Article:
Did you know that some food products are marketed by gender? Power bars and diet sodas are for women, and meat is for men, of course. Where did this food and gender issue start?
Professor Emily J. H. Contois studied the collision of food and gender in Diners, Dudes & Diets, a provocative new book. Contois shows us how the gendered world of food production and consumption influences the way we eat, and how food itself is central to our identities.
Here’s an excerpt about how food producers and marketers introduced the idea of gendered foods in a rush to find new customers, and how their work influences us as writers and authors.
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How we write about food and gender matters
“Will eating Luna Bars turn me into a woman?”
A (presumably male) member of a Men’s Health online forum asked this question in 2007. Clif Bar & Company launched the Luna Bar brand in 1999 into a sports nutrition market far less crowded than today’s. They dubbed it “The Whole Nutrition Bar for Women.” Clif Bar reported after the launch that they routinely fielded anxious queries from men. Some wondered if eating Luna Bars would cause them to grow breasts.
While this may sound like a joke with an unsatisfying punch line, men’s hesitancy extended beyond Luna Bars. In fact, the concern gripped the food, media, and marketing industries at the turn of the twenty-first century. Could the Food Network get more men to watch food television, if men perceived cooking as feminine? How could food and beverage companies encourage more men to drink diet soda or to eat yogurt? Could Weight Watchers grow their male membership, if real men don’t diet?
I examine these questions in Diners, Dudes, and Diets: How Gender and Power Collide in Food Media and Culture. I analyze advertising campaigns and marketing trade press from the past 20 years, as well as an array of food media forms. They include cookbooks, diet books, menus, magazines, food blogs and websites, podcasts, social media platforms, newspapers, food industry reports, restaurants, food criticism, food company histories, and food television.
Rise of the Dude
From these sources, I argue that to engage more male consumers in cooking, food, and dieting, marketers used the cool and playful appeal of “the dude.” It’s the slacker guy, one celebrated for his sublime averageness. The food, media, and marketing industries deployed the dude as they sought to convince men to engage in supposedly feminized activities. But they did so with so little enthusiasm or investment that it still protected the power and boundaries of conventional masculinity.
Diners, Dudes, and Diets holds a number of lessons for food writers interested in identity and dedicated to inclusion and equity. For example, “dude food” appears on innumerable menus and populates Instagram feeds with images by turns enticing and grotesque. It also imparts distinctly gendered messages with its massive portion sizes, exaggerated ingredients, immoderate nutrition, and an inherently privileged “whatever” attitude.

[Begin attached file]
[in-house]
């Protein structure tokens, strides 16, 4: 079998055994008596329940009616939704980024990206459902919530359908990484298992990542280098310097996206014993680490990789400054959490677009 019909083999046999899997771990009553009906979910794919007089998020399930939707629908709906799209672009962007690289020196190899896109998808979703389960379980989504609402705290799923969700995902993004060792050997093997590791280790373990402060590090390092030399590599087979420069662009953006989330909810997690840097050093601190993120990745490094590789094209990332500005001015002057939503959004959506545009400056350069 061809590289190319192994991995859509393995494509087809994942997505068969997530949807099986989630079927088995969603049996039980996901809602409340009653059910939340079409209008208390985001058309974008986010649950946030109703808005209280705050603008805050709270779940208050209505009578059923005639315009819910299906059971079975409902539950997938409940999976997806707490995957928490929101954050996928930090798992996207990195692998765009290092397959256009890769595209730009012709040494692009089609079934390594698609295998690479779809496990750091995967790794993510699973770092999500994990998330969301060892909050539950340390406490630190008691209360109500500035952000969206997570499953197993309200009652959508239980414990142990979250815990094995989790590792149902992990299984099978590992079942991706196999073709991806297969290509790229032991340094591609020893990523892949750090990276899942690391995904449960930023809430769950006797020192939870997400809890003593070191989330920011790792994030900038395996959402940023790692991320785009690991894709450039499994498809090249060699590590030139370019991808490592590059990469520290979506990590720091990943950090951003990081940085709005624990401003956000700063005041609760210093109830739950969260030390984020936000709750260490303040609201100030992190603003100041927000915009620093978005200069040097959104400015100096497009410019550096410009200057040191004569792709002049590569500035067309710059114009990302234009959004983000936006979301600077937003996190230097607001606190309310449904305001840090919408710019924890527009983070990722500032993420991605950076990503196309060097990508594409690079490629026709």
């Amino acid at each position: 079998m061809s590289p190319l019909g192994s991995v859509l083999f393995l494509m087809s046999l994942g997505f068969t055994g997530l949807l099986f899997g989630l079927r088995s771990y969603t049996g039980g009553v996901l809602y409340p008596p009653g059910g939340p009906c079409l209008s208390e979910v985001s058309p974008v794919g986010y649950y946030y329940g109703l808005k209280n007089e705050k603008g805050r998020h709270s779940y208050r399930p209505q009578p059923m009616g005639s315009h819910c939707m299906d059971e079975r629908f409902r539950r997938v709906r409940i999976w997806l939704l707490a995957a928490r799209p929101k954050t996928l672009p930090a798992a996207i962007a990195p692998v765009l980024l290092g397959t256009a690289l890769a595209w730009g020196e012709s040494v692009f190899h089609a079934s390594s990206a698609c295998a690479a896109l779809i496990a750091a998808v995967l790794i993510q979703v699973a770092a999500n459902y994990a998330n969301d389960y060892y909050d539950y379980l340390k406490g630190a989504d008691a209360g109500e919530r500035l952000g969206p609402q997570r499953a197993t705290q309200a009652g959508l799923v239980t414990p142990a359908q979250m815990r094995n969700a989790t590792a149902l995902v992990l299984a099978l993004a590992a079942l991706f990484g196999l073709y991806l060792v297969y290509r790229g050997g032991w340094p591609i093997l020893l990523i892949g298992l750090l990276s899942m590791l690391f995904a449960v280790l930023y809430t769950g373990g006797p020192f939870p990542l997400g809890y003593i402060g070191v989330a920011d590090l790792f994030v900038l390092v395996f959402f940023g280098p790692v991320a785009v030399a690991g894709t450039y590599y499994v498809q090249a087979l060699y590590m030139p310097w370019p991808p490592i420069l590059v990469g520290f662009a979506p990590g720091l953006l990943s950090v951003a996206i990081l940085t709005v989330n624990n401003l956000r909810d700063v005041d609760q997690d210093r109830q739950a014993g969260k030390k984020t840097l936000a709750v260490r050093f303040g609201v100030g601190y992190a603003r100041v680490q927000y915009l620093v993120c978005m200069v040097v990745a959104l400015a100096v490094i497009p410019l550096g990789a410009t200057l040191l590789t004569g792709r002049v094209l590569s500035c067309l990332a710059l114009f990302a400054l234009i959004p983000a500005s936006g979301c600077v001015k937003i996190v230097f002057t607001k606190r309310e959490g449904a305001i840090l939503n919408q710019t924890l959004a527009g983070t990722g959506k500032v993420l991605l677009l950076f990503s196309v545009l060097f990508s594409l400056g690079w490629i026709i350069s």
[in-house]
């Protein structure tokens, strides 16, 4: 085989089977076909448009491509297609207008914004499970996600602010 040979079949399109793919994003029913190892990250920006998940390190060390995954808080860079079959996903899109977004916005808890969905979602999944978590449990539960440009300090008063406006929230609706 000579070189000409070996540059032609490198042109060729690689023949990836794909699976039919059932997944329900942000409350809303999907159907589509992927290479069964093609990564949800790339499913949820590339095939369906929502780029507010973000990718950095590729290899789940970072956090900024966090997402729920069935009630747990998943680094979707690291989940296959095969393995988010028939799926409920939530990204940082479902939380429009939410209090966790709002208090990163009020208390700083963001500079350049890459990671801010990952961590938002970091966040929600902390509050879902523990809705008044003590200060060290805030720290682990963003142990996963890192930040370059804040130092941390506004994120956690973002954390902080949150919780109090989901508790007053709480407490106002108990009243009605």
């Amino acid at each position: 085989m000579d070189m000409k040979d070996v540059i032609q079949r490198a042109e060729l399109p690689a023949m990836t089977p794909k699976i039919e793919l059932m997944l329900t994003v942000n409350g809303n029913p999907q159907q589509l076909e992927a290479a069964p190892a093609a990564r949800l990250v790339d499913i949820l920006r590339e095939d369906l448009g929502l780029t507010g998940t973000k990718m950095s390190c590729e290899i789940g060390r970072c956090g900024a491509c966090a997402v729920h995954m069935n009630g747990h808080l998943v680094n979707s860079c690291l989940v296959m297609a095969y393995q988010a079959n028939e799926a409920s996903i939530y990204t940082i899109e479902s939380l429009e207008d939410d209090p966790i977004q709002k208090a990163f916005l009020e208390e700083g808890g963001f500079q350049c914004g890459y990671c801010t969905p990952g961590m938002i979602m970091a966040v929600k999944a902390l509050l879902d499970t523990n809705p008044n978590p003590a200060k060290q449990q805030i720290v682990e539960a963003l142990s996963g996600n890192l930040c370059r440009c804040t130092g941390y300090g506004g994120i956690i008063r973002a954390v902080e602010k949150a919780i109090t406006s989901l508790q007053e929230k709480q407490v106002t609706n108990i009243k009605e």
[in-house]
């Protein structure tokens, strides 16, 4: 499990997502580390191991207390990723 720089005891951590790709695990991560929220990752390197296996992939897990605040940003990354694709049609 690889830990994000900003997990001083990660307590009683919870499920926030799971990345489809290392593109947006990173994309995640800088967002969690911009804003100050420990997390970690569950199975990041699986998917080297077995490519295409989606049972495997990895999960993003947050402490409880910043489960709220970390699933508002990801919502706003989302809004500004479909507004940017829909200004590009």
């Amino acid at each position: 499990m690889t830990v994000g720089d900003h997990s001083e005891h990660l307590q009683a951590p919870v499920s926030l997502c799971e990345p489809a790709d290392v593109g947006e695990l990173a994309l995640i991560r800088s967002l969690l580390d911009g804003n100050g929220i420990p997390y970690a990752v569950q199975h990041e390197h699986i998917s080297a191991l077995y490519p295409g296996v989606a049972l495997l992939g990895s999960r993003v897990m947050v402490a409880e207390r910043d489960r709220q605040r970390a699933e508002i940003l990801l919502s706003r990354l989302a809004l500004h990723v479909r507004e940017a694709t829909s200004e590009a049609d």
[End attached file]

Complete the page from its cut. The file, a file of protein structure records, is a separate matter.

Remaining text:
In cookbooks, many written for men reinforce outdated gender conventions. They invoke the symbolic power of meat, the subtext of female seduction and objectification. They imply that celebrity chefs have the authority to convince everyday men it’s masculine to cook at home.
In food television, food writers and journalists have tried to describe, analyze, and deride the popular appeal of dude chef Guy Fieri. He played a key role in masculinizing Food Network’s audience. Pete Wells’ zero-star-poor review in the New York Times garnered many clicks, shares, and giggles. But in the aftermath, it only made Fieri’s star shine brighter, as an affable good dude.
For far too long, some food writers have upheld the gender binary as they write about foods, beverages, and dieting as “feminine” and “masculine.” I explore how diet sodas, yogurts, and commercial weight loss programs were marketed to men. The same argument could be made for rosé, salads and home gardening. These layered stereotypes extend from gendered notions of packaging and advertising messages. They limit the possibilities of whom each of us can be.
Gender is a product of our culture. What we think of as masculine or feminine transforms over time. We’re currently in an important moment of reckoning for food media and writing, as we acknowledge and address whose stories get told, and whose don’t. Who has a seat at the table, and who doesn’t. Who has the power and authority to make decisions and bring about change—and who should and must.
A book about dudes might seem like an odd place to look for these answers. But unpacking how the food, media, and marketing industries attempted to talk to men about food and gender charts a path for how we writers can do our jobs better.
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Adapted from Diners, Dudes, and Diets: How Gender and Power Collide in Food Media and Culture by Emily J. H. Contois. Copyright © 2020 by the University of North Carolina Press. Used by permission of the publisher.
Update: Phyllis Freeman won a copy of Diners, Dudes & Diets.